The mass layoff shock is just the beginning for businesses

The mass layoff shock is just the beginning for businesses

“After almost 8.5 years at Google, I received the news this morning that I am affected by the downsizing and no longer have a role in the company. . . I envisioned spending my entire career at Google, so this news was particularly hard to digest.”

LinkedIn is full of posts like this one from Google employees who suddenly lost their jobs via email this month. Some had dedicated decades of their lives to the company. Google’s parent company Alphabet is among tech giants shedding thousands of its workforce. Overall, the industry cut around 200,000 jobs last year.

A fired Google employee told the Financial Times, “The company’s motto is ‘respect the user, respect the opportunity and respect each other’. Who are they kidding?” As stressful as it is to lay off entire teams – and as much as it is against corporate public image and management style – there are good reasons why mass layoffs need to happen quickly. The abruptness of the layoffs could be attributed to trying to protect intellectual property and customer relationships, preventing employees from transferring data, and other security reasons.

But after the initial shock, are employers aware of the long-term consequences of their actions? Sandra Sucher, co-author of The Power of Trust: How Companies Build It, Lose It, Regain It, points out that research shows that layoffs are detrimental to employees and company performance. “The reason mass layoffs don’t pay off in the end is because they destroy trust within an organization,” she says.

Companies that have invested years and vast sums of money to train employees let not only institutional knowledge but also their network of relationships out the door.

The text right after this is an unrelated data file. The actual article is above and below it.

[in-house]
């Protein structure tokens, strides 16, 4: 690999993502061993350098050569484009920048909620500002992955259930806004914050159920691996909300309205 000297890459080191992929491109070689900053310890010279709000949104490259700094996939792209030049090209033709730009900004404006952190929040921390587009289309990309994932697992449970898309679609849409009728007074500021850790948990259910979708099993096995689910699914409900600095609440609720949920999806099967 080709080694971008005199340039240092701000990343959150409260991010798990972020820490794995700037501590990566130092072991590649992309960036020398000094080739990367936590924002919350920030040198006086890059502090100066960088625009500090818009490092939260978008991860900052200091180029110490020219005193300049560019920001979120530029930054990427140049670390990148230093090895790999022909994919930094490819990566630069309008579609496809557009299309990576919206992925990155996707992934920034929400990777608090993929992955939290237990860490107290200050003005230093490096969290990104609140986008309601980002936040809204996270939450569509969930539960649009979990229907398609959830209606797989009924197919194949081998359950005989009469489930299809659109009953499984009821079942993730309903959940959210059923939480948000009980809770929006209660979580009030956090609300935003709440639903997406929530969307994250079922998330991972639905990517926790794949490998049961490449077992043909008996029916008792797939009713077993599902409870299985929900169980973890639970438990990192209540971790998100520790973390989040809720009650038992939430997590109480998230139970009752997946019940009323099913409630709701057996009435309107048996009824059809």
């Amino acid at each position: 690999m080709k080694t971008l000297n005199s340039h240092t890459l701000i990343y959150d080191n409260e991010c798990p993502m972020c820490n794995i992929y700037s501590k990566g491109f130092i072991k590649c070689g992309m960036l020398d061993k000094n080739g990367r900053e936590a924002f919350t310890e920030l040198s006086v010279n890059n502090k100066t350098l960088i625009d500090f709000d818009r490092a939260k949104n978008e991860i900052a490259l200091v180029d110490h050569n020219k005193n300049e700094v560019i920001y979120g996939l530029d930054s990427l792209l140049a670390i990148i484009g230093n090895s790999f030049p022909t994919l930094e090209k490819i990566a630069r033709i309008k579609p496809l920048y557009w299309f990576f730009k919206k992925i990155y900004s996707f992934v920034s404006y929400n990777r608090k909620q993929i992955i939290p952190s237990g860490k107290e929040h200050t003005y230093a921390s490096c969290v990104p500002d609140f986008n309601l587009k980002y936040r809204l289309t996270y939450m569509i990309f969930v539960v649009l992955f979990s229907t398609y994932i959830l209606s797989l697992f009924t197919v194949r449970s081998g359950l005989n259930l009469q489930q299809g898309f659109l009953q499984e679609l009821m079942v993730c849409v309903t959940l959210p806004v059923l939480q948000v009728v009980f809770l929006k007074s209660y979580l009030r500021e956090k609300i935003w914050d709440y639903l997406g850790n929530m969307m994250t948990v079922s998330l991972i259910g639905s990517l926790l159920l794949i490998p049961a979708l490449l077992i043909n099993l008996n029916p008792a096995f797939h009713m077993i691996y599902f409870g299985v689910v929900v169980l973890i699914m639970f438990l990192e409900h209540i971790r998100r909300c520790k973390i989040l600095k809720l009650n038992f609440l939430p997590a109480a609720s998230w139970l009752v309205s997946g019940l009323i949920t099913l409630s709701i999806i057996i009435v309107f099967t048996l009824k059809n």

A friend at a large tech company was in a Slack chat with 15 colleagues, working to resolve a bug. Then 12 of the group were fired. The Slack chat died and the issue remained unresolved. “You’re not just replacing that story, that conversation, that expertise,” he says.

The so-called survivors, like my friend, are now probably less trusting of their employer and afraid of future layoffs. This remaining workforce may resent having to take on a heavier workload in more difficult circumstances – which in turn will lead to further attrition. According to researchers at the University of Wisconsin-Madison and the University of South Carolina, just a 1 percent reduction in staffing levels over the next year can result in a 31 percent increase in voluntary staff turnover.

Goodwill is fragile. Most people who are successful at work do more than what is asked of them. Mass layoffs send the message that they are just a cog in a machine, rather than hiring someone for everything they bring to work and their future potential.

Workers who choose to stay because they know that hard work and performance don’t guarantee employment may be more likely to do what’s needed or be less innovative when a company needs it most. All of this suggests profits in the long run.

Companies like Alphabet are doing the right thing in the short term: paying out severance pay, bonuses, and vacation days left over, as well as six months of health care, access to job placement services, and assistance with immigration. But those who are laid off can be impacted for life, as many were after the 2008 financial crisis. They can affect both their health and their finances. A new job with the same or better pay often does not come immediately.

Mass layoffs are a shock to leavers and those left behind – and that counts in the long run. Companies can learn from this: They need to grow more sustainably and hire in a more disciplined manner. As Sucher says, if leaders are serious about employee well-being, they must continually plan for future workforce changes and weather difficult times. Holiday pay, withholding bonuses, salary cuts and voluntary redundancies are options. If the pandemic has taught businesses anything, it’s that there are other ways to move forward in tough times.

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